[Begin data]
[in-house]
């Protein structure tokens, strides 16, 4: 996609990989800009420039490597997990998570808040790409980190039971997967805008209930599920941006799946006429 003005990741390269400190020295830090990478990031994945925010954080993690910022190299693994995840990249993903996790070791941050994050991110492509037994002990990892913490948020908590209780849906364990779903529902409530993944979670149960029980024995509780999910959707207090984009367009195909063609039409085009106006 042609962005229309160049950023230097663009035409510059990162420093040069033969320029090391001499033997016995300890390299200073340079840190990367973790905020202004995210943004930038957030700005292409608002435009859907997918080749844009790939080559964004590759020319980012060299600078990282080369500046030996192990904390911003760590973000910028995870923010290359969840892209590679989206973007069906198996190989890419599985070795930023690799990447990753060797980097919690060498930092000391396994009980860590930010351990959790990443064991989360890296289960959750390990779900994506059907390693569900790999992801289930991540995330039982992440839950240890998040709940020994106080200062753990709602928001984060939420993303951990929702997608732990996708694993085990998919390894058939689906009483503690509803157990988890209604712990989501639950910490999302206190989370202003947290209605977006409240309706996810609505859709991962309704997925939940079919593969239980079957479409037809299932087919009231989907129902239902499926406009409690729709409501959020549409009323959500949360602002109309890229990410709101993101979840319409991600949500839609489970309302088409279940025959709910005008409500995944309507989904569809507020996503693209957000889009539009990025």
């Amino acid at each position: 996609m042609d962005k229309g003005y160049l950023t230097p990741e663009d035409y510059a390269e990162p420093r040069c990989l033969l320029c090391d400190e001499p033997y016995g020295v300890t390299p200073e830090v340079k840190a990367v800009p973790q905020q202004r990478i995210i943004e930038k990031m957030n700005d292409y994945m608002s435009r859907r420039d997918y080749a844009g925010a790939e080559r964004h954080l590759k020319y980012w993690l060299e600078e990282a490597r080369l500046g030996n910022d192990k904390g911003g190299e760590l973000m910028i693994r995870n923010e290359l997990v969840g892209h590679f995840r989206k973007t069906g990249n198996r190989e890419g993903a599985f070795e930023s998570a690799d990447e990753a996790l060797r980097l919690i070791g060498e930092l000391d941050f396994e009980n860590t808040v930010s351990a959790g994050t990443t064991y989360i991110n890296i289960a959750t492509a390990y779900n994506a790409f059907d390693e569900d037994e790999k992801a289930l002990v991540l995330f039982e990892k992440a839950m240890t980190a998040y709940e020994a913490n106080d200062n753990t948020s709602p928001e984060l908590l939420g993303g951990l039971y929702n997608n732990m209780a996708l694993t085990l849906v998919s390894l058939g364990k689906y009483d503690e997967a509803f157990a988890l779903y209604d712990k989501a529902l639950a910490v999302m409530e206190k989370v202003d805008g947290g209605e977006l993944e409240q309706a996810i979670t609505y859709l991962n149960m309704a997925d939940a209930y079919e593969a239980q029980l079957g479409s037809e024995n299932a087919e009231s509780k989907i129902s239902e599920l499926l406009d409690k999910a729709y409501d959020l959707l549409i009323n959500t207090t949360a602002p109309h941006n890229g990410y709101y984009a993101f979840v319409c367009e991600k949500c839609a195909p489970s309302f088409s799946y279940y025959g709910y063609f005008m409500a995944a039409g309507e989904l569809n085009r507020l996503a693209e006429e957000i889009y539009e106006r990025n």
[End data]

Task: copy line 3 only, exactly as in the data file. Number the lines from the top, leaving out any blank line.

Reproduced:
């Amino acid at each position: 996609m042609d962005k229309g003005y160049l950023t230097p990741e663009d035409y510059a390269e990162p420093r040069c990989l033969l320029c090391d400190e001499p033997y016995g020295v300890t390299p200073e830090v340079k840190a990367v800009p973790q905020q202004r990478i995210i943004e930038k990031m957030n700005d292409y994945m608002s435009r859907r420039d997918y080749a844009g925010a790939e080559r964004h954080l590759k020319y980012w993690l060299e600078e990282a490597r080369l500046g030996n910022d192990k904390g911003g190299e760590l973000m910028i693994r995870n923010e290359l997990v969840g892209h590679f995840r989206k973007t069906g990249n198996r190989e890419g993903a599985f070795e930023s998570a690799d990447e990753a996790l060797r980097l919690i070791g060498e930092l000391d941050f396994e009980n860590t808040v930010s351990a959790g994050t990443t064991y989360i991110n890296i289960a959750t492509a390990y779900n994506a790409f059907d390693e569900d037994e790999k992801a289930l002990v991540l995330f039982e990892k992440a839950m240890t980190a998040y709940e020994a913490n106080d200062n753990t948020s709602p928001e984060l908590l939420g993303g951990l039971y929702n997608n732990m209780a996708l694993t085990l849906v998919s390894l058939g364990k689906y009483d503690e997967a509803f157990a988890l779903y209604d712990k989501a529902l639950a910490v999302m409530e206190k989370v202003d805008g947290g209605e977006l993944e409240q309706a996810i979670t609505y859709l991962n149960m309704a997925d939940a209930y079919e593969a239980q029980l079957g479409s037809e024995n299932a087919e009231s509780k989907i129902s239902e599920l499926l406009d409690k999910a729709y409501d959020l959707l549409i009323n959500t207090t949360a602002p109309h941006n890229g990410y709101y984009a993101f979840v319409c367009e991600k949500c839609a195909p489970s309302f088409s799946y279940y025959g709910y063609f005008m409500a995944a039409g309507e989904l569809n085009r507020l996503a693209e006429e957000i889009y539009e106006r990025n």